By    |   February 15, 2021
Toxic behaviors like bullying, shaming and discrimination pervade esports. Evil Geniuses plans to change that.

Gaming has grown. Big. There are almost three billion gamers across the globe, and players are increasingly diverse in racial, sexual, and gender identities. But while gamers across this spectrum have incredibly powerful experiences, toxic behaviors like bullying and shaming pervade the industry.
 
Evil Geniuses, a PEAK6 company, wants to change this.
 
As a leader in esports—an industry that exceeds $1B in revenue each year—Evil Geniuses’ (EG) mission is to bring together diverse talent for elite gaming performance. To live that mission, they teamed up with YouGov, an international data and analytics group, to examine and combat the toxic behaviors (like discrimination based on gender, race, or sexual orientation) that gamers face in their community. Together, EG and YouGov shared their findings and EG’s plans for action in  a white paper.
 
Here are some of the white paper’s discoveries about toxicity in esports:

Toxicity is a delayed phenomenon. Gamers typically don’t experience toxicity until their teenage years.

  • The majority of gamers (62%) start playing before the age of 12. But of the gamers we surveyed who’ve experienced toxic behavior, almost 80% didn’t first encounter toxicity until after they turned 13.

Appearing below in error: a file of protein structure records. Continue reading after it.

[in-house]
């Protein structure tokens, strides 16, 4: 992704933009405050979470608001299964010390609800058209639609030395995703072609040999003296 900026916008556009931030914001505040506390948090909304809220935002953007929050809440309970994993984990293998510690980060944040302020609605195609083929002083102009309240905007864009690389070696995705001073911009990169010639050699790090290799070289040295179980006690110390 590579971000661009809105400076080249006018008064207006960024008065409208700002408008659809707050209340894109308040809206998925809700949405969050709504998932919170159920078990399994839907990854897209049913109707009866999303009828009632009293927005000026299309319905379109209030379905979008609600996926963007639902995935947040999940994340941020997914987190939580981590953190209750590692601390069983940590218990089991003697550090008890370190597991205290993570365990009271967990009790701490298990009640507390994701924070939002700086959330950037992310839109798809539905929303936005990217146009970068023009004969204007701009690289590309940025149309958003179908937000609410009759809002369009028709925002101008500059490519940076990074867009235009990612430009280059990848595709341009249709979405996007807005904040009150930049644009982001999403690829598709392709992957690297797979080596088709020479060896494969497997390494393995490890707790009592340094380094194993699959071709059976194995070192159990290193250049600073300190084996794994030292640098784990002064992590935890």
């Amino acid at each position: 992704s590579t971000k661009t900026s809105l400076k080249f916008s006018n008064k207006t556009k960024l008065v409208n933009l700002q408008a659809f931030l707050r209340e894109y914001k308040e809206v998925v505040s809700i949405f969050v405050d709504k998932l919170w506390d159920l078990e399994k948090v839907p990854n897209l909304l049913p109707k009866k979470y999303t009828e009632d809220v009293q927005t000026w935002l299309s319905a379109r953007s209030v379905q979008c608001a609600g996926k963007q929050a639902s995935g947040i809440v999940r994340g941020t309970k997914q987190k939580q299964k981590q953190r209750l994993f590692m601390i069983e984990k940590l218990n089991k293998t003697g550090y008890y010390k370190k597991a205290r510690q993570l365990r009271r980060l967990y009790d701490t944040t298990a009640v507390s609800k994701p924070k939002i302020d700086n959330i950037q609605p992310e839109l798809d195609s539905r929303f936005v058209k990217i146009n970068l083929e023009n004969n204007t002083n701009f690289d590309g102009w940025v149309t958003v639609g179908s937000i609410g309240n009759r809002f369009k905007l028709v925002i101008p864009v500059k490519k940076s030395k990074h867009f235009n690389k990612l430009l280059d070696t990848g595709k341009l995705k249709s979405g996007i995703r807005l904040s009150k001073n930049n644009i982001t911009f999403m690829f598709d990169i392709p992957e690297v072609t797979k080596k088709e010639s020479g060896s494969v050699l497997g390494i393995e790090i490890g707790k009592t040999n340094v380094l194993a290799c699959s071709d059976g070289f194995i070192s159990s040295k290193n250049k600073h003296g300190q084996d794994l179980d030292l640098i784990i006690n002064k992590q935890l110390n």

Gender discrimination is a significant challenge.

  • Nearly half (44%) of women gamers report experiencing gender discrimination in the last year, compared to 16% of men.

So too is sexual harassment.

Some of this is not unique to gaming but may be a spillover from other societal toxicity. In fact, gamers of all ages don’t seem to be naturally inclined to discrimination. Compared to the general population of the United States, gamers express opinions that are more openminded and inclusive.

What’s EG doing about gender inequity?

To fix gender inequity in the esports ecosystem, EG is launching a series of summits focused on making gaming more diverse and inclusive. EG also plans to roll out health and wellness camps this spring will teach children healthy communication methods to prepare them to respond to toxicity.

Want to learn more about the survey findings or EG’s plan’s for combating toxicity? Download EG’s Toxicity in Gaming Diversity, Equity, and Inclusion Paper here.